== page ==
Fidelis et mortem

How Last Voyage of the Demeter Made Dracula Scary Again

Producers Brad Fischer and Mike Medavoy discuss their surprising new vampire thriller.

Universal Pictures and Amblin Entertainment
The Inverse Interview

In the 101 years since Nosferatu ripped off Bram Stoker’s Dracula and invented a new film genre, over 80 movies have been made featuring the Prince of Darkness. So how do you tell a new type of story about Dracula? The answer lies in an overlooked chapter of Stoker’s original novel.

“Dracula has been done and done and done so many ways at so many levels because it's public domain,” producer Brad Fischer tells Inverse. “It's the sort of curse and blessing of public domain as IP. Anybody can do it. And anyone could have done this, but this story hadn't been told.”

Fischer is a co-producer on The Last Voyage of the Demeter, a new horror movie that adapts the seventh chapter of Dracula, originally told via two newspaper clippings that detail a shipwreck off the coast of Whitby, England. When the Demeter washes up on shore, the crew is gone and the deceased captain is found tied to his own ship’s wheel.

Universal Pictures and Amblin Entertainment

No movie has attempted to adapt this chapter, although plenty of other films reference it, including Nosferatu and Francis Ford Coppola’s Dracula.

“It provides this gift of storytelling,” Fischer says. “It's a series of narrative guideposts of what happens on this doomed voyage. What happened on that ship? That question has been posed but never answered.”

(Technically, Mark Gatiss and Steven Moffat’s 2020 Dracula miniseries devotes one 1-hour-and-26-minute-long episode to the story. But their interpretation also takes some pretty wild liberties with the source material, so we’ll let that one slide.)

Universal Pictures and Amblin Entertainment

The biggest liberty The Last Voyage of the Demeter takes with its source material is probably its depiction of Dracula. If you’re expecting a sinister-but-charming count, you’re out of look. Instead, the operative word here is “feral.”

“It’s like Alien on a ship,” producer Mike Medavoy tells Inverse.

The concept of a more monstrous Dracula was always baked into the script, which has been in development since the early 2000s. Co-writer Bragi Schut Jr. was inspired to center a movie on the chapter after seeing models of the Demeter used in Bram Stoker’s Dracula, but his script would be rewritten as the production went through a string of directors, including Robert Schwentke (The Time Traveler’s Wife), Stefan Ruzowitzky (The Counterfeiters), and David Slade (Hard Candy). But the concept stayed the same.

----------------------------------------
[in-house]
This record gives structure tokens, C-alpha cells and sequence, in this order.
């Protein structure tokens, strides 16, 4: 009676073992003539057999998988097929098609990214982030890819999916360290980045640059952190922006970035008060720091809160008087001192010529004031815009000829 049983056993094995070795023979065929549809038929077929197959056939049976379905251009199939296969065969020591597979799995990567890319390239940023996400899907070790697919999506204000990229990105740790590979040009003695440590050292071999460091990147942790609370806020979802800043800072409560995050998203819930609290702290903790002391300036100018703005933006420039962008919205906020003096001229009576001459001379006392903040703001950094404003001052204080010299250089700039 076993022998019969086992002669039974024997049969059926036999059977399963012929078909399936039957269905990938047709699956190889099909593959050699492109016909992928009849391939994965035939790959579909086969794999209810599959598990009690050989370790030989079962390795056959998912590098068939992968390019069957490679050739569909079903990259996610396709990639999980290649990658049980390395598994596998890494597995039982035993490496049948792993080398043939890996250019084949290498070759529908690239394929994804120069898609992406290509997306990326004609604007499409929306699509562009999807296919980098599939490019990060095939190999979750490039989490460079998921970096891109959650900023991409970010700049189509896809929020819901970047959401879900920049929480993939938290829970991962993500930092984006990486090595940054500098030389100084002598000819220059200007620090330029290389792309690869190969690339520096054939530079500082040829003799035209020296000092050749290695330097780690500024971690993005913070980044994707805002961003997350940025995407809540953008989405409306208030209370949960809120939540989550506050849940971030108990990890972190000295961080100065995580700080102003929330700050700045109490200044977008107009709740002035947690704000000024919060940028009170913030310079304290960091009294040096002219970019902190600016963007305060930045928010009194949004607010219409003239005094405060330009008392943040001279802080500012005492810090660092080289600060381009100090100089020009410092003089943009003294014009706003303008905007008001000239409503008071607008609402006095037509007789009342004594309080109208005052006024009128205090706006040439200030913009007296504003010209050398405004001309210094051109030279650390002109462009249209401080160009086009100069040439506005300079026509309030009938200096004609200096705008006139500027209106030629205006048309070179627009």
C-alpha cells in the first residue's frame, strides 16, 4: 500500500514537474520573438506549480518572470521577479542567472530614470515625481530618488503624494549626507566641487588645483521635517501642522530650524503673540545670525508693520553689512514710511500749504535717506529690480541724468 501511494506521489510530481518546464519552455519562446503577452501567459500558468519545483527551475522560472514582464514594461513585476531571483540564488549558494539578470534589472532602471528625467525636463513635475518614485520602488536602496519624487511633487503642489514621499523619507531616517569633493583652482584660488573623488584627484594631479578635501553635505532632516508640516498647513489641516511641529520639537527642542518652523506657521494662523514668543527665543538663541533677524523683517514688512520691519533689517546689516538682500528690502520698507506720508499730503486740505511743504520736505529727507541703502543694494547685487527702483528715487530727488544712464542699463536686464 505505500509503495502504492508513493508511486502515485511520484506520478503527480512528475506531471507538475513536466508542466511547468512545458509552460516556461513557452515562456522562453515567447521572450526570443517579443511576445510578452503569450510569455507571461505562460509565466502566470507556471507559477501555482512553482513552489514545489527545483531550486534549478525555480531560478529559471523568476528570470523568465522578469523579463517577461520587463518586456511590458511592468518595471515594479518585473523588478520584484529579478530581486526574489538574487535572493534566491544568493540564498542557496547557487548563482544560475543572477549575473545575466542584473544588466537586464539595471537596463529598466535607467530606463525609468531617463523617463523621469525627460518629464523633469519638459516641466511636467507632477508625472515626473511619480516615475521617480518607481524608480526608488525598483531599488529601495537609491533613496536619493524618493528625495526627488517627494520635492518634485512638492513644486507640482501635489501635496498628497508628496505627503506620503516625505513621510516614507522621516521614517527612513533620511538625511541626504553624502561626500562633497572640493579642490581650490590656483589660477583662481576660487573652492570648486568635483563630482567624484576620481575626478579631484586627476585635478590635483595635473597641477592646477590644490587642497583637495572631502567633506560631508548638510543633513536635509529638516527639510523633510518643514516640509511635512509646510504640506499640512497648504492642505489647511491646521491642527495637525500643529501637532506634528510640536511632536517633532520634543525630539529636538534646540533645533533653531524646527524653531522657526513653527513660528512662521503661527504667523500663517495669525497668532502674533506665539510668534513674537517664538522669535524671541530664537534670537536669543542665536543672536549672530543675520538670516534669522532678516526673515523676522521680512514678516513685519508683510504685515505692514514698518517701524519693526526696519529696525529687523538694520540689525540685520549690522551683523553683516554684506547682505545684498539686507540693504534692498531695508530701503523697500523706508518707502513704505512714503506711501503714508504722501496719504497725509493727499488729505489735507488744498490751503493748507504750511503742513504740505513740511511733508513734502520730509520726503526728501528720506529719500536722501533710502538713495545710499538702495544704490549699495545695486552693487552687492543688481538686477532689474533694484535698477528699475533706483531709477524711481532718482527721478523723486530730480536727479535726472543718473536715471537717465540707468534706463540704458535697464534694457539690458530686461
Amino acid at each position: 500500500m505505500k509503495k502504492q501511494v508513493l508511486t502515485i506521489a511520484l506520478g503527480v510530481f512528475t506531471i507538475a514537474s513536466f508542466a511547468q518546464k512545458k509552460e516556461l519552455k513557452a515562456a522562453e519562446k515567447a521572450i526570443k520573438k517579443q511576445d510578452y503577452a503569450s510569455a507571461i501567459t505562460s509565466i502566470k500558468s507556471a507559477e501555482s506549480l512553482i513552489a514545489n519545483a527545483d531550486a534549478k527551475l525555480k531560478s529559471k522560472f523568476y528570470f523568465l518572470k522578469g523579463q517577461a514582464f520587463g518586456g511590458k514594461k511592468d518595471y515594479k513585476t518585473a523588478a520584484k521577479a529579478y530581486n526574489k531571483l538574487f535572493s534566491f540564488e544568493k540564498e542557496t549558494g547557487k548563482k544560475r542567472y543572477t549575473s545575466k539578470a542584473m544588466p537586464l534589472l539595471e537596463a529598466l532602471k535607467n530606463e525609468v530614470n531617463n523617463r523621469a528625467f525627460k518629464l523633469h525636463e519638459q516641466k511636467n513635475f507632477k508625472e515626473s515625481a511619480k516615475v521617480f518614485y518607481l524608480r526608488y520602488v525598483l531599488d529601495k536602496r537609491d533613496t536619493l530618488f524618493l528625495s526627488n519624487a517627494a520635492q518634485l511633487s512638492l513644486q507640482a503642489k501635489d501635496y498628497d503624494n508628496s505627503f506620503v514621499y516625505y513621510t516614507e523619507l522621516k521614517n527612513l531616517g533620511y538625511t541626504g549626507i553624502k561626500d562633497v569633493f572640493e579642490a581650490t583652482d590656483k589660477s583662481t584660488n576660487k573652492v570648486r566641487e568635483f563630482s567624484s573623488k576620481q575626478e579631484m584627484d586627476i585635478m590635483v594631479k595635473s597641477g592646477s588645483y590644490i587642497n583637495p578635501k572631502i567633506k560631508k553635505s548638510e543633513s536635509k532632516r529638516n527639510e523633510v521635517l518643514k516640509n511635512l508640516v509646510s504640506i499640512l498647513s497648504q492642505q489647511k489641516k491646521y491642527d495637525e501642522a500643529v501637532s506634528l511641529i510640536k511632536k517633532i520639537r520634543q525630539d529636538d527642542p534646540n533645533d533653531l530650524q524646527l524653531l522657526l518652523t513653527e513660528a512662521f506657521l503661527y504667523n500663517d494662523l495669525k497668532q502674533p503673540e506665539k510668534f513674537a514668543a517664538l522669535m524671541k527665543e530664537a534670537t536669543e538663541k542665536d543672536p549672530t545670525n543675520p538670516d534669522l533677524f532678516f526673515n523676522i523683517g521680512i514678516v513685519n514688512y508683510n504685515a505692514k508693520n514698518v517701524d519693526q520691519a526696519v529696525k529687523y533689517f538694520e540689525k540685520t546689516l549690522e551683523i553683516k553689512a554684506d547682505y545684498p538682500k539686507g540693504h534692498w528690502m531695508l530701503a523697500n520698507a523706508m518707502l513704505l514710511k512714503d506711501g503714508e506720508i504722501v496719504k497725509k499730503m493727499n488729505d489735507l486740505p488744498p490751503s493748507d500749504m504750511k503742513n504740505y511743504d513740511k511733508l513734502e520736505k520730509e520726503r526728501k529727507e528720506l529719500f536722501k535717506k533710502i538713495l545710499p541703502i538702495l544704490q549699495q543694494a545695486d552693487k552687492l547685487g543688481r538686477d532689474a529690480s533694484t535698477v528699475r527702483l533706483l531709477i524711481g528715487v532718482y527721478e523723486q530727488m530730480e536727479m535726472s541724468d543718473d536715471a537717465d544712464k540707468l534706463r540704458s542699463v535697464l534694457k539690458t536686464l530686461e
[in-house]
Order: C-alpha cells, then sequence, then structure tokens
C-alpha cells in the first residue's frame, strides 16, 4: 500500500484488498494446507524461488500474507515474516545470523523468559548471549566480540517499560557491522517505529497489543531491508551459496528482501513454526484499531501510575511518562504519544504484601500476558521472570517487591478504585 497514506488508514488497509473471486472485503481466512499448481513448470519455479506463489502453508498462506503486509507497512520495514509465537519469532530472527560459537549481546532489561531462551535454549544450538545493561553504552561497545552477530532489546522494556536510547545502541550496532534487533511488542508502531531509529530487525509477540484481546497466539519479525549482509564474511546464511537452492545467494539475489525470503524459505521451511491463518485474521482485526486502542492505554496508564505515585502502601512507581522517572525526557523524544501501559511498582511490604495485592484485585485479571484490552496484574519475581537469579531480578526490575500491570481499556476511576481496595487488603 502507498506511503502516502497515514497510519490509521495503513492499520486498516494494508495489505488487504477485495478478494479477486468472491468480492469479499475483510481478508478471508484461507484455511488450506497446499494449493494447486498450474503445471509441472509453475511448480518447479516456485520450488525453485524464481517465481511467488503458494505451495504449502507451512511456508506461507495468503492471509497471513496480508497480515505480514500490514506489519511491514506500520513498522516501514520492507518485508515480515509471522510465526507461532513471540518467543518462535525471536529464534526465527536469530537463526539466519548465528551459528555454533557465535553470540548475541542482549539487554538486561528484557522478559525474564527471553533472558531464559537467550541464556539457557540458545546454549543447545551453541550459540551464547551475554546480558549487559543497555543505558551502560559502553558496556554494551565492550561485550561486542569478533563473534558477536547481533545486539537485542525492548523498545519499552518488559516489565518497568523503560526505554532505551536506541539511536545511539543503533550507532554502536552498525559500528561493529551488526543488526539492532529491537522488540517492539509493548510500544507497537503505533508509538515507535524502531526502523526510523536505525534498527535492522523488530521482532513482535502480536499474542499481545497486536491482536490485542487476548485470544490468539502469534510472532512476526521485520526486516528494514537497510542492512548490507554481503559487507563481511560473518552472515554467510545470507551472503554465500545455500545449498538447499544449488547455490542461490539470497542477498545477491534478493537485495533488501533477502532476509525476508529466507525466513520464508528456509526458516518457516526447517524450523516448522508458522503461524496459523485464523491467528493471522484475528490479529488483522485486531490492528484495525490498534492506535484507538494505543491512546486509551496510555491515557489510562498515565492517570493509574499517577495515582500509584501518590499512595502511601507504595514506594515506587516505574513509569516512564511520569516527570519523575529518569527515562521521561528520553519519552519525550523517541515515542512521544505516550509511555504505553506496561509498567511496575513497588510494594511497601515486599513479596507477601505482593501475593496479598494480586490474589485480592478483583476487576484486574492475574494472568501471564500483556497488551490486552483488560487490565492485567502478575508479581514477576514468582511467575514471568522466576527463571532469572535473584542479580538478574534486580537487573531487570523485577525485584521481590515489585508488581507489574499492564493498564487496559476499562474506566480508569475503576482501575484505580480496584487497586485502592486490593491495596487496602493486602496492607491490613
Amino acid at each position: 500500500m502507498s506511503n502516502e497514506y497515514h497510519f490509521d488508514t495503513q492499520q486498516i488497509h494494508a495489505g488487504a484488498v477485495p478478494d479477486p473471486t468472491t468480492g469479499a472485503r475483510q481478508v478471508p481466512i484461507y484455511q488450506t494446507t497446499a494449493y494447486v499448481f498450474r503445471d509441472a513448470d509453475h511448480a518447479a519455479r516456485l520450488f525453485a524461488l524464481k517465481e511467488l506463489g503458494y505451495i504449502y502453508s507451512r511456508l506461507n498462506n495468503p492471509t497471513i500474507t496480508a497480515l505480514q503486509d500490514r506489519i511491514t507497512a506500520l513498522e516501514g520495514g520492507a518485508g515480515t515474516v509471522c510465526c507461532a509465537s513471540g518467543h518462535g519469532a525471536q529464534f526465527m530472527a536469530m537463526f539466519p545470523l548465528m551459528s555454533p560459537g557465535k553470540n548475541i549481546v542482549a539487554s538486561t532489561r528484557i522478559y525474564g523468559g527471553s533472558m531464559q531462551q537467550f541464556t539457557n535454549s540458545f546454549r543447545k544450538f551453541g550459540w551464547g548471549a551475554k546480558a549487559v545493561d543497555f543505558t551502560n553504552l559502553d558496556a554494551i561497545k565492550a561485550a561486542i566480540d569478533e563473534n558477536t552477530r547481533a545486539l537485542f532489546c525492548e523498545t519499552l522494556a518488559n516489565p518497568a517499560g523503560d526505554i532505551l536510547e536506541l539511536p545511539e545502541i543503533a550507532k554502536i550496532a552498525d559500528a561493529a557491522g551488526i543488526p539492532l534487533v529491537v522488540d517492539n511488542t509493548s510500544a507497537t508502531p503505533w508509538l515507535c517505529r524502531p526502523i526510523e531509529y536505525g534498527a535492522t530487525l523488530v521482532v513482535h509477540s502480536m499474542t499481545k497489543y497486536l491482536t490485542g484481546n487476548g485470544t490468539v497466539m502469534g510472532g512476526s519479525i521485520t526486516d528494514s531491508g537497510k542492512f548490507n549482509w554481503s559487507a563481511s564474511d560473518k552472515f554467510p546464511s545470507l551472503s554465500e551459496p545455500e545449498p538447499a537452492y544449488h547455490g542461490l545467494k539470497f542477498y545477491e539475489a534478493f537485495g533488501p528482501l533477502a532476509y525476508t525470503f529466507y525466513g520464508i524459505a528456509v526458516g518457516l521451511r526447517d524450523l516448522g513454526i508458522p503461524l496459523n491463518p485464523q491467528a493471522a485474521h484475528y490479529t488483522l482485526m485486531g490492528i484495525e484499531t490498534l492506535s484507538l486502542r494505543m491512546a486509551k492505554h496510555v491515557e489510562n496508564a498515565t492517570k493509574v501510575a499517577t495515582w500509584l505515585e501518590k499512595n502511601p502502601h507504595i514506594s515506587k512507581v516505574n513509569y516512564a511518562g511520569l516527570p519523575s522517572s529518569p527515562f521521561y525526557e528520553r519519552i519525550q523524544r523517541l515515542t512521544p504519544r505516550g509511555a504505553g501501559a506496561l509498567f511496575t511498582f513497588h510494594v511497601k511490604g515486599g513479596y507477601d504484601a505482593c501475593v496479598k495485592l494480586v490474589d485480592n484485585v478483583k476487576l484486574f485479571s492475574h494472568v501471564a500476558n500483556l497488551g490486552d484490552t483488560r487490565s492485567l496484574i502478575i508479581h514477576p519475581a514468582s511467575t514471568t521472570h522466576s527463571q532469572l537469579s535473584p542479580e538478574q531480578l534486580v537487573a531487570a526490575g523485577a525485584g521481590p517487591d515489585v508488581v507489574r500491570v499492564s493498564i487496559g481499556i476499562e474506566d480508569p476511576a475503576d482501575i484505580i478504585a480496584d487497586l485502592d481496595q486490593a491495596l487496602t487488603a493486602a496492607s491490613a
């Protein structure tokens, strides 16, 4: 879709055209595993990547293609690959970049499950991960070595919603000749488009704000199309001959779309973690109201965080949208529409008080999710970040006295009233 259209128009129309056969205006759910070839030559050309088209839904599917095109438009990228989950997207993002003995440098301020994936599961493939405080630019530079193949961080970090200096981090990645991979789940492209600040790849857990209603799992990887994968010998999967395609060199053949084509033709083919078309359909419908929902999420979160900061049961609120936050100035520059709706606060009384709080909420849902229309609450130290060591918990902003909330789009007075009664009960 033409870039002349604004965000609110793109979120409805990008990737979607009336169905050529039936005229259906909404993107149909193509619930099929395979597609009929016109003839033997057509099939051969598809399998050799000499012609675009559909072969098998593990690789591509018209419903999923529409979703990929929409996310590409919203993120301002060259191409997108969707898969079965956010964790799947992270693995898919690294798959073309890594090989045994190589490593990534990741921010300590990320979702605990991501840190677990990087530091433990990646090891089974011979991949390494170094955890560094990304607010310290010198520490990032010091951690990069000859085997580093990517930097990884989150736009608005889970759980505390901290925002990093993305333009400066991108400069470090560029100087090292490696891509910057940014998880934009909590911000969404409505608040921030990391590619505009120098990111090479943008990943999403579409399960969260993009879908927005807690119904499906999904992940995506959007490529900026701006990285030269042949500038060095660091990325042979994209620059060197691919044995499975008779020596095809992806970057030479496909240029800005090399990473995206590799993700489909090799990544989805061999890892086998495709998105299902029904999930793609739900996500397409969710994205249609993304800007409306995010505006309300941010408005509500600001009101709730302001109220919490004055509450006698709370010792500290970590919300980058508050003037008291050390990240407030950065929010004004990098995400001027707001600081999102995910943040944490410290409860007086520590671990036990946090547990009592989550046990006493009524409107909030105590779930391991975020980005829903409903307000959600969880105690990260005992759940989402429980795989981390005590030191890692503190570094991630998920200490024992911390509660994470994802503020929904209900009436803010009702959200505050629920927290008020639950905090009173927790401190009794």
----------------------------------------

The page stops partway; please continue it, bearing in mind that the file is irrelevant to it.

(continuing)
“It was always written as the more feral approach,” Fischer says. “That was always a choice that on the ship itself, he would be more of a monster than something resembling the count.” The producer attributes Dracula’s form in the movie to “the lack of blood and the sort of animalistic desire and need for blood to stay alive.”

However, he notes that we do see a bit of a transformation into the Count Dracula fans know and love.

“You see a hint at the end of him moving closer toward something resembling a man,” Fischer says.

Behind the scenes on the set of Last Voyage of the Demeter.

Rainer Bajo/Universal Pictures and Amblin Entertainment

Speaking of endings, we won’t go into spoilers, but it should come as no surprise that Dracula survives (he always does, after all). So does that mean we could be getting a sequel?

“The question of whether a sequel gets made is never up to the people that make the movie,” Fischer says. “It's up to the audience. It's obviously dependent on the public wanting to see it. That’s the decider.”

That said, if we do get a sequel, Fischer does have some thoughts on where the franchise could go next:

“Because it's a center piece of a larger story, there is much more story to tell. There's a tremendous amount of Dracula allure that both precedes and follows.”

The Last Voyage of the Demeter is currently in theaters.

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